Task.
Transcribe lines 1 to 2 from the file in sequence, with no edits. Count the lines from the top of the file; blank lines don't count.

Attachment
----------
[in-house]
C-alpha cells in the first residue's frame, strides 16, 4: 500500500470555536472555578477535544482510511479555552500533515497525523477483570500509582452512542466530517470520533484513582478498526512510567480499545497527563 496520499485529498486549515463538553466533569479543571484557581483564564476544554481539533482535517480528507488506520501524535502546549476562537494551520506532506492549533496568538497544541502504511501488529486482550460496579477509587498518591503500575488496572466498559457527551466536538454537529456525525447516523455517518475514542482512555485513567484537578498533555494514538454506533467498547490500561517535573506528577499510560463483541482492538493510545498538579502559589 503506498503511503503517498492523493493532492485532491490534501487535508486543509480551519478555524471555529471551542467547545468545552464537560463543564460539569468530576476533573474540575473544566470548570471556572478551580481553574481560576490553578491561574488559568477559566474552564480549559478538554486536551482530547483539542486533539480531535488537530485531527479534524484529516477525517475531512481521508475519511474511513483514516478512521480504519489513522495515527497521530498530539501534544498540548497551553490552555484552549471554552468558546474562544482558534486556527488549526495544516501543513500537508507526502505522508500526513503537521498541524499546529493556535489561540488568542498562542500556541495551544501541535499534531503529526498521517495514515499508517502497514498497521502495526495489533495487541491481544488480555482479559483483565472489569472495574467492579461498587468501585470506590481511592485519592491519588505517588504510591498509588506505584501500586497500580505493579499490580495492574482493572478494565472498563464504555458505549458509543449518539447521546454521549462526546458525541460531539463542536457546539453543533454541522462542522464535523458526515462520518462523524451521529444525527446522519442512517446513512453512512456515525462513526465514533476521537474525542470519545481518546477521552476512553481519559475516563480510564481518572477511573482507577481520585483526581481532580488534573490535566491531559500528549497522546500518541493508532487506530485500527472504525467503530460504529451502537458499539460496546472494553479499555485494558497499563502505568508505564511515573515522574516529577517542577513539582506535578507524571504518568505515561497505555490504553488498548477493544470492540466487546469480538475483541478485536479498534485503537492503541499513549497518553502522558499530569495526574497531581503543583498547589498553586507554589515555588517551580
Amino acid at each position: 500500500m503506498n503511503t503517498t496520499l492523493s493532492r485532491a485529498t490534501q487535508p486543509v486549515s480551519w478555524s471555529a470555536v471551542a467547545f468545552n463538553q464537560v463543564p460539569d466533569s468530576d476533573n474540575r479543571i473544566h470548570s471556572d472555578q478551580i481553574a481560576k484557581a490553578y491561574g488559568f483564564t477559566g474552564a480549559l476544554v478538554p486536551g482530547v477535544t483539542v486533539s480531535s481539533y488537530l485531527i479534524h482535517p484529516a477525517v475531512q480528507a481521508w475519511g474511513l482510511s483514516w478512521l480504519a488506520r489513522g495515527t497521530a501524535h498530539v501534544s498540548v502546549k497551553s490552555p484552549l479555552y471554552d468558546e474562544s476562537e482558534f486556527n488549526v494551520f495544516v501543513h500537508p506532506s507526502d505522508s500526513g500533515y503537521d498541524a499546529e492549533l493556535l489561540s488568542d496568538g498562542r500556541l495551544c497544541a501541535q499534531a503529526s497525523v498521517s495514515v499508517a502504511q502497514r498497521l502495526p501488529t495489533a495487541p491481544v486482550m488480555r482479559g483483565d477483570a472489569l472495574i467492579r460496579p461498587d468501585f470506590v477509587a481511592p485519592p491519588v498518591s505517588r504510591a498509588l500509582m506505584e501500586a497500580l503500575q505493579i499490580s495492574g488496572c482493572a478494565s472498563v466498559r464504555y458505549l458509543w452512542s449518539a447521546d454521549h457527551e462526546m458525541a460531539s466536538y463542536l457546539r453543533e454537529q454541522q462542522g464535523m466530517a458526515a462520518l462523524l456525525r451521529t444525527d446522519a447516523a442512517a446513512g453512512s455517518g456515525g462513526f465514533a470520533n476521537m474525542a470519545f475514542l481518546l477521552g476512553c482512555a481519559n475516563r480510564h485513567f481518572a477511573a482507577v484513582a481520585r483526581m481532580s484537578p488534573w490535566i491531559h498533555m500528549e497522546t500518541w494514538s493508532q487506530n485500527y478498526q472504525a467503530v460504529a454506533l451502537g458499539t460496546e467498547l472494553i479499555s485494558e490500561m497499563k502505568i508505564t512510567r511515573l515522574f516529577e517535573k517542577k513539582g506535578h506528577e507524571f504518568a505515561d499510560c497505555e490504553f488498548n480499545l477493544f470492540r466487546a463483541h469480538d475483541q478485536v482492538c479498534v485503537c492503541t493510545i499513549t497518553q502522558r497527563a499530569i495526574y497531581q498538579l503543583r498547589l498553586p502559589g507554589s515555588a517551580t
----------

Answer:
[in-house]
C-alpha cells in the first residue's frame, strides 16, 4: 500500500470555536472555578477535544482510511479555552500533515497525523477483570500509582452512542466530517470520533484513582478498526512510567480499545497527563 496520499485529498486549515463538553466533569479543571484557581483564564476544554481539533482535517480528507488506520501524535502546549476562537494551520506532506492549533496568538497544541502504511501488529486482550460496579477509587498518591503500575488496572466498559457527551466536538454537529456525525447516523455517518475514542482512555485513567484537578498533555494514538454506533467498547490500561517535573506528577499510560463483541482492538493510545498538579502559589 503506498503511503503517498492523493493532492485532491490534501487535508486543509480551519478555524471555529471551542467547545468545552464537560463543564460539569468530576476533573474540575473544566470548570471556572478551580481553574481560576490553578491561574488559568477559566474552564480549559478538554486536551482530547483539542486533539480531535488537530485531527479534524484529516477525517475531512481521508475519511474511513483514516478512521480504519489513522495515527497521530498530539501534544498540548497551553490552555484552549471554552468558546474562544482558534486556527488549526495544516501543513500537508507526502505522508500526513503537521498541524499546529493556535489561540488568542498562542500556541495551544501541535499534531503529526498521517495514515499508517502497514498497521502495526495489533495487541491481544488480555482479559483483565472489569472495574467492579461498587468501585470506590481511592485519592491519588505517588504510591498509588506505584501500586497500580505493579499490580495492574482493572478494565472498563464504555458505549458509543449518539447521546454521549462526546458525541460531539463542536457546539453543533454541522462542522464535523458526515462520518462523524451521529444525527446522519442512517446513512453512512456515525462513526465514533476521537474525542470519545481518546477521552476512553481519559475516563480510564481518572477511573482507577481520585483526581481532580488534573490535566491531559500528549497522546500518541493508532487506530485500527472504525467503530460504529451502537458499539460496546472494553479499555485494558497499563502505568508505564511515573515522574516529577517542577513539582506535578507524571504518568505515561497505555490504553488498548477493544470492540466487546469480538475483541478485536479498534485503537492503541499513549497518553502522558499530569495526574497531581503543583498547589498553586507554589515555588517551580